class e rigs

Discussion in 'Amplitude Modulation' started by N2DTS, Oct 23, 2017.

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  1. AC0OB

    AC0OB Platinum Subscriber Platinum Subscriber QRZ Page

    What? You need to be wide to exact revenge from BillyBob's asian transceiver wiv 4-1000 Linyear feeding into the wife's clothesline?

    I thought you simply needed to be an AMer.

  2. N2DTS

    N2DTS Ham Member QRZ Page

    I tend to think, on a crowded band, no one is going to be listening in the 16 Kc position on their receiver, all you are going to hear is other AM and ssb qso's.
    So you are on 3873 and 20 Kc wide with lots of audio, to 'keep the ssb away'.
    Anyone listening in the 10 Kc bandwidth will hear the qso on 3880 and some of the qso on 3885, plus the ssb people on 3865 or whatever.
    And the people within the 20 Kc bandwidth of the signal will hear a lot of the 20Kc wide signal and be annoyed.

    Ever see how close you can get to an AM signal on ssb without it bothering the ssb signal?
    I sometimes hear ssb close to an AM signal I am listening to and wonder what the ssb guys are thinking.
    I switch to ssb to see if its jamming and I notice the AM signal does not really bother the ssb signal at all, but when I listen to the AM signal the ssb is bad.
    Even with narrow filters (sdr).
    Going wide is not going to 'keep them away'.

    On the other hand, limiting the bandwidth is not easy, it is on SDR radio's, but not so easy on anything else.
    What can someone do to limit the bandwidth?
    I have been running a D104 which seems to do a nice job of that, but if I run a good microphone, I can pass very wide bandwidths.
    How do I chop it off at 4000 or 5000 Hz?
    WB2CAU likes this.
  3. K4KYV

    K4KYV Premium Subscriber Volunteer Moderator QRZ Page

    The reason for that is that the SSB guys are receiving with a product detector. You can do the same thing on AM with a synchronous detector. That makes a lot of the SSB monkey chatter and other interference not actually go away, but it becomes more transparent and you can understand the desired signal right through it and ignore the crud, like engaging someone in a conversation in a crowded room at a noisy party. You mentally focus on the person you are talking to or the desired signal, and disregard the noise.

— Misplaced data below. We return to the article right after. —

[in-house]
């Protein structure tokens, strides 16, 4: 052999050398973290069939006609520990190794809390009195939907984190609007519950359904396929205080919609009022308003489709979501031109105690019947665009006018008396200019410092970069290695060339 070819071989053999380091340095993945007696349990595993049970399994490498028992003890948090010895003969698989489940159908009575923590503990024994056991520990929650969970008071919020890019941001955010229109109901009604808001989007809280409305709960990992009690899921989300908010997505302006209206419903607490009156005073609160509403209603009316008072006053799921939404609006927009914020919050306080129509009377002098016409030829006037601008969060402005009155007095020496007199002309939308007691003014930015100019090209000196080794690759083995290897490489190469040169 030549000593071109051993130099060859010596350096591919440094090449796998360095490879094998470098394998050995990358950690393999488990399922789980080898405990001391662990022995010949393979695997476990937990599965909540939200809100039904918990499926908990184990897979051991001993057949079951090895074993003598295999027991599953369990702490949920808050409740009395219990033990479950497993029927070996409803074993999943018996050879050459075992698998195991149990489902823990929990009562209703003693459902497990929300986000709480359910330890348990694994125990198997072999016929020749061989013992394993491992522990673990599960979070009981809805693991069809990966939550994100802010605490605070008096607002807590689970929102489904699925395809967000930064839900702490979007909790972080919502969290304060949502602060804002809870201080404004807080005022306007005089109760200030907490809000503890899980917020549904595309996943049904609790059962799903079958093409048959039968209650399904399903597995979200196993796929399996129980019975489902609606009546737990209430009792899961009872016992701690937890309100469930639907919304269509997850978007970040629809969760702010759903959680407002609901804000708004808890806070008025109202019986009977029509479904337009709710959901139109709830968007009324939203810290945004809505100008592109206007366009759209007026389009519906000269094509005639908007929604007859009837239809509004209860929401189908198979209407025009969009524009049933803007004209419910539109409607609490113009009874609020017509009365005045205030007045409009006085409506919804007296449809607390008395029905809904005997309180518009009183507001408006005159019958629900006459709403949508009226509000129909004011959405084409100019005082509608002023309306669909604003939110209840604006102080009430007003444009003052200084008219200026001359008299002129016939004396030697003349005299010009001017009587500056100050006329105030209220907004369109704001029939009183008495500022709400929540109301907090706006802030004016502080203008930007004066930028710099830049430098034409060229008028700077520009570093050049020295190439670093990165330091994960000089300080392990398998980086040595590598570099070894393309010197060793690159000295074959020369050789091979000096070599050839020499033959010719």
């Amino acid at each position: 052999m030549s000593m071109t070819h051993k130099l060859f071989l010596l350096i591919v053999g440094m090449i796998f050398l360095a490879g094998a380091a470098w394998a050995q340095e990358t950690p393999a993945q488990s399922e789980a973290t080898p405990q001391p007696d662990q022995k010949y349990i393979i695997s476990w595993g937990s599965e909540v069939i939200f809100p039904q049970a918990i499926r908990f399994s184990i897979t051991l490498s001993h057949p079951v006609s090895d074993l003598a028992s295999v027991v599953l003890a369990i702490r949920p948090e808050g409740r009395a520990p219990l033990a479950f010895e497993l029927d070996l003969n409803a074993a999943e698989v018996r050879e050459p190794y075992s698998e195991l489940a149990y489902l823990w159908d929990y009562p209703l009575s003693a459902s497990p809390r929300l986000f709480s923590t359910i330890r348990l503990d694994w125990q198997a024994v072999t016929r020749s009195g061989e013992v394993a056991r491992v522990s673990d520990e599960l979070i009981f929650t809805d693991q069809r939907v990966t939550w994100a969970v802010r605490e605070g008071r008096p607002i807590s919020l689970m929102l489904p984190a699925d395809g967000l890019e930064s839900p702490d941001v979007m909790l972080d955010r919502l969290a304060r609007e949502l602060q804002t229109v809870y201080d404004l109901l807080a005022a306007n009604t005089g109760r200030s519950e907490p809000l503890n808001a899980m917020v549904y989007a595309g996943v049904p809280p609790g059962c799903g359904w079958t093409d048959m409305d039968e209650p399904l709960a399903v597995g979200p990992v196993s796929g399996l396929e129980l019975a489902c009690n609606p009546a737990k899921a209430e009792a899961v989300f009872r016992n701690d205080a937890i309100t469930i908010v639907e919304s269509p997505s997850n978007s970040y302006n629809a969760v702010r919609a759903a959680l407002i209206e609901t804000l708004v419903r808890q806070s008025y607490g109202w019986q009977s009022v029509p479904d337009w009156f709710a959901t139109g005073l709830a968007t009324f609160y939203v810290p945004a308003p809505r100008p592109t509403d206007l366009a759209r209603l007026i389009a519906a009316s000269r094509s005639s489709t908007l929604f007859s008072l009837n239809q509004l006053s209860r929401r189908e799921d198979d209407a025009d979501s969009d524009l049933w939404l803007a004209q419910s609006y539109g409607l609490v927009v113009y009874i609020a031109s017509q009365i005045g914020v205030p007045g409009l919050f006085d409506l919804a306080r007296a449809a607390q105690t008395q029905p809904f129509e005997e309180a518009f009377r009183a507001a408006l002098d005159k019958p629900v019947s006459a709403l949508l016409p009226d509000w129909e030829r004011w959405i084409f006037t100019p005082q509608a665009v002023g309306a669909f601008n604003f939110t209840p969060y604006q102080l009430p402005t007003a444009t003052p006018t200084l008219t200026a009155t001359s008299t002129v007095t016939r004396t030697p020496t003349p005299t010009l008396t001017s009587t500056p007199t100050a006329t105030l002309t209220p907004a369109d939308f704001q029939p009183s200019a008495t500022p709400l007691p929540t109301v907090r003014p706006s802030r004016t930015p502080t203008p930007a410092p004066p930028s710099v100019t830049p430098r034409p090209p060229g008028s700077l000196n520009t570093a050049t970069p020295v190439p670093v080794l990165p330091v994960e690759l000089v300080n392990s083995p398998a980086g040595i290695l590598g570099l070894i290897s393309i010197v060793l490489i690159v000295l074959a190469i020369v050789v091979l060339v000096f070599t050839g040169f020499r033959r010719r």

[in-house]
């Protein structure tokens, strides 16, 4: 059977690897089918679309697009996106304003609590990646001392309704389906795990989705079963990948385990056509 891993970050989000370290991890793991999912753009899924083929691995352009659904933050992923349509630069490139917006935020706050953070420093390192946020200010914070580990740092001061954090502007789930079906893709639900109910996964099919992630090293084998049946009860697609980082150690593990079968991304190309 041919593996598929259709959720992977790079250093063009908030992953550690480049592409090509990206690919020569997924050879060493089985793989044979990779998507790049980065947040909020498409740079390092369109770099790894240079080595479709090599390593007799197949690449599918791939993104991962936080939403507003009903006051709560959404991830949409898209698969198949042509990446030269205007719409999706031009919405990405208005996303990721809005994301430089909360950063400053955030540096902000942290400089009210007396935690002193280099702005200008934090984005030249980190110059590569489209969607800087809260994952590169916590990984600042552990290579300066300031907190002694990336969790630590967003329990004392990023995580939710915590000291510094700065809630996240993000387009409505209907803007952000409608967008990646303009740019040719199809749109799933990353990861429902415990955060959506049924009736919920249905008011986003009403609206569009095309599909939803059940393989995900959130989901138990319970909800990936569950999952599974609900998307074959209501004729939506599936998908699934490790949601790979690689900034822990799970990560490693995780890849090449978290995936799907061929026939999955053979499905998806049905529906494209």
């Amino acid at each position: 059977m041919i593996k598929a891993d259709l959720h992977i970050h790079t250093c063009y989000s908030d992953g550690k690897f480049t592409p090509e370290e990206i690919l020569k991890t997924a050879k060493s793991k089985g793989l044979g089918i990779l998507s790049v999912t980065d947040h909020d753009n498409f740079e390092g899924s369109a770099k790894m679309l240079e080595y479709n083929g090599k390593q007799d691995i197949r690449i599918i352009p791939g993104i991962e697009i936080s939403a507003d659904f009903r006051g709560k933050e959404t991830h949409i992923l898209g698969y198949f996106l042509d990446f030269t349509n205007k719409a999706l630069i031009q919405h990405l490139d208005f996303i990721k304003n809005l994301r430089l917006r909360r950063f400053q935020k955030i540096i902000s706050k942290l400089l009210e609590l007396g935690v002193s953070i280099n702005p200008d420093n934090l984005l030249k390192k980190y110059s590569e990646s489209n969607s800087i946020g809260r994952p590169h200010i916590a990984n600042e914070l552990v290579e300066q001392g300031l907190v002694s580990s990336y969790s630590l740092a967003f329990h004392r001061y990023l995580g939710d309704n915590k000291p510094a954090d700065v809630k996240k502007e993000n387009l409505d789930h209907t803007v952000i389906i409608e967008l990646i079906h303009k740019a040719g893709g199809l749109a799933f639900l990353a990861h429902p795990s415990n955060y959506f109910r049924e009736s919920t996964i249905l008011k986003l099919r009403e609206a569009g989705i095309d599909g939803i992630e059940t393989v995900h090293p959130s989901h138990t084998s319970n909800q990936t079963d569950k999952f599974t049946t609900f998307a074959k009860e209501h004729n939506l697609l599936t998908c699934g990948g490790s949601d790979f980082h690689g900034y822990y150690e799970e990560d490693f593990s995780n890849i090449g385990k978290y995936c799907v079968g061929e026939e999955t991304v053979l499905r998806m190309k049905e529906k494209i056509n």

4. KD2ACO

    KD2ACO Platinum Subscriber Platinum Subscriber Life Member QRZ Page

    I built a 5 pole Chebyshev low pass filter into my mic pre at about 4kHz. I can put a nice upper mid boost in there and the extra filter is nice and steep. It adds to the 3 pole Butterworth LPF in the EQ that's modded to live at about 4kHz. Between the two of those, the top end on my system is nice and crisp and rolls off in a hurry above where I want to have energy.
  5. N2DTS

    N2DTS Ham Member QRZ Page

    Got a design for this?
    Any way to build a nice simple (passive?)circuit that would chop stuff above 4500 Hz?

    I have been having fun running the commercial audio stuff with a good microphone and on all rigs it can go out 15 KHz.

    KD2ACO likes this.
  6. KD2ACO

    KD2ACO Platinum Subscriber Platinum Subscriber Life Member QRZ Page

    Hi Brett,
    I've got the McGraw-Hill Electronic Filter Design Handbook from decades ago (school) and looked around their selection chart to pick what I wanted and put it down on some perf board.

    Eliptic filter.jpg

    Stole power off the main board... not too original but easier to build in op-amp land than to try and find it made already.

    I imagine that there are Elliptical Filter component calculators online that would help with value selection too.
    Last edited: Nov 15, 2017
  7. WA1QIX

    WA1QIX Ham Member QRZ Page

    KD2ACO likes this.
  8. AC0OB

    AC0OB Platinum Subscriber Platinum Subscriber QRZ Page

    All good info.

    Here is a 5kHz Third Order Low Pass Filter schematic below. i included a mic amp just in case.


    Attached Files:

    KD2ACO likes this.
  9. W2JBL

    W2JBL Ham Member QRZ Page

    Here's the truth and it's gonna hurt some people. Class E is not inherently wide. It's the operators who are at fault. One station in Southern New England is intentionally setting his EQ to maximum bosst of everything above 5000 HZ. He's also running 2500 watts carrier (10KW PEP) He taught a station down in Nascar country to do the same. That station is running 1000 (or more) watts carrier. The reason given is "It's to keep the sidebanders away". Another station near Boston is capable of 7500W carrier at 20 KC bandwidth and is doing so at times but has multiple rigs of different power levels which are all way above the legal limit of 375 watts carrier. They all say they are running "legal limit". This is of course BS. The problem is really only from these three. I know many others running Class E rigs who are less than 10 KC wide and cause no trouble on the bands. There are a lot of folks in the AM community who are upset at having the entire AM window trashed by a few, and unfortunatlely some are threateninng to invite the FCC into the argument. If this happens AM as we know it may be compromised.
    W2VW and AC0OB like this.
  10. N2DTS

    N2DTS Ham Member QRZ Page

    I did not know you could get that kind of power out of a class E rig.
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